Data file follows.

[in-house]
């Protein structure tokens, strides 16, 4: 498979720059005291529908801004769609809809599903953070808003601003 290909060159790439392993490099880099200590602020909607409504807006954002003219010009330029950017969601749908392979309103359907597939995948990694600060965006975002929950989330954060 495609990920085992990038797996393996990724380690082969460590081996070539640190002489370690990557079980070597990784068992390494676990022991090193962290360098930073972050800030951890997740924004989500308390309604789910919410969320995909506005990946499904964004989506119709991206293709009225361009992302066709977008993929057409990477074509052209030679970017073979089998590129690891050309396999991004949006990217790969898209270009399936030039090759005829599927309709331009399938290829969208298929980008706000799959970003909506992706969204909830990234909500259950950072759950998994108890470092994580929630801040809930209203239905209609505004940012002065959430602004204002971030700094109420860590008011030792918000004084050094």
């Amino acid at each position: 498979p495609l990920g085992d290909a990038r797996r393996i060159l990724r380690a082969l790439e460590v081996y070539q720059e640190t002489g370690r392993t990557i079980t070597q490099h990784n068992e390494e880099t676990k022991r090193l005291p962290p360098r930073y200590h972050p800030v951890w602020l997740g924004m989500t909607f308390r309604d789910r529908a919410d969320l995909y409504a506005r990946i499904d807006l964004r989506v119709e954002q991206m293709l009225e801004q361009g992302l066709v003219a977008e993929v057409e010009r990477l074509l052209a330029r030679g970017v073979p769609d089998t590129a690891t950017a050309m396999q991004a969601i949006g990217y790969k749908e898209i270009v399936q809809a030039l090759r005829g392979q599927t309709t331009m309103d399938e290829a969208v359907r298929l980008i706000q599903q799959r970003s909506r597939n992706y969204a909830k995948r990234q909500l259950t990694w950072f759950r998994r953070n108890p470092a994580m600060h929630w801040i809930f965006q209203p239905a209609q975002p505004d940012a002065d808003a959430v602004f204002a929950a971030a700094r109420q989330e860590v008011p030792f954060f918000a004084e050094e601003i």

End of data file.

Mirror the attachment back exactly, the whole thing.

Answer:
[in-house]
């Protein structure tokens, strides 16, 4: 498979720059005291529908801004769609809809599903953070808003601003 290909060159790439392993490099880099200590602020909607409504807006954002003219010009330029950017969601749908392979309103359907597939995948990694600060965006975002929950989330954060 495609990920085992990038797996393996990724380690082969460590081996070539640190002489370690990557079980070597990784068992390494676990022991090193962290360098930073972050800030951890997740924004989500308390309604789910919410969320995909506005990946499904964004989506119709991206293709009225361009992302066709977008993929057409990477074509052209030679970017073979089998590129690891050309396999991004949006990217790969898209270009399936030039090759005829599927309709331009399938290829969208298929980008706000799959970003909506992706969204909830990234909500259950950072759950998994108890470092994580929630801040809930209203239905209609505004940012002065959430602004204002971030700094109420860590008011030792918000004084050094």
């Amino acid at each position: 498979p495609l990920g085992d290909a990038r797996r393996i060159l990724r380690a082969l790439e460590v081996y070539q720059e640190t002489g370690r392993t990557i079980t070597q490099h990784n068992e390494e880099t676990k022991r090193l005291p962290p360098r930073y200590h972050p800030v951890w602020l997740g924004m989500t909607f308390r309604d789910r529908a919410d969320l995909y409504a506005r990946i499904d807006l964004r989506v119709e954002q991206m293709l009225e801004q361009g992302l066709v003219a977008e993929v057409e010009r990477l074509l052209a330029r030679g970017v073979p769609d089998t590129a690891t950017a050309m396999q991004a969601i949006g990217y790969k749908e898209i270009v399936q809809a030039l090759r005829g392979q599927t309709t331009m309103d399938e290829a969208v359907r298929l980008i706000q599903q799959r970003s909506r597939n992706y969204a909830k995948r990234q909500l259950t990694w950072f759950r998994r953070n108890p470092a994580m600060h929630w801040i809930f965006q209203p239905a209609q975002p505004d940012a002065d808003a959430v602004f204002a929950a971030a700094r109420q989330e860590v008011p030792f954060f918000a004084e050094e601003i």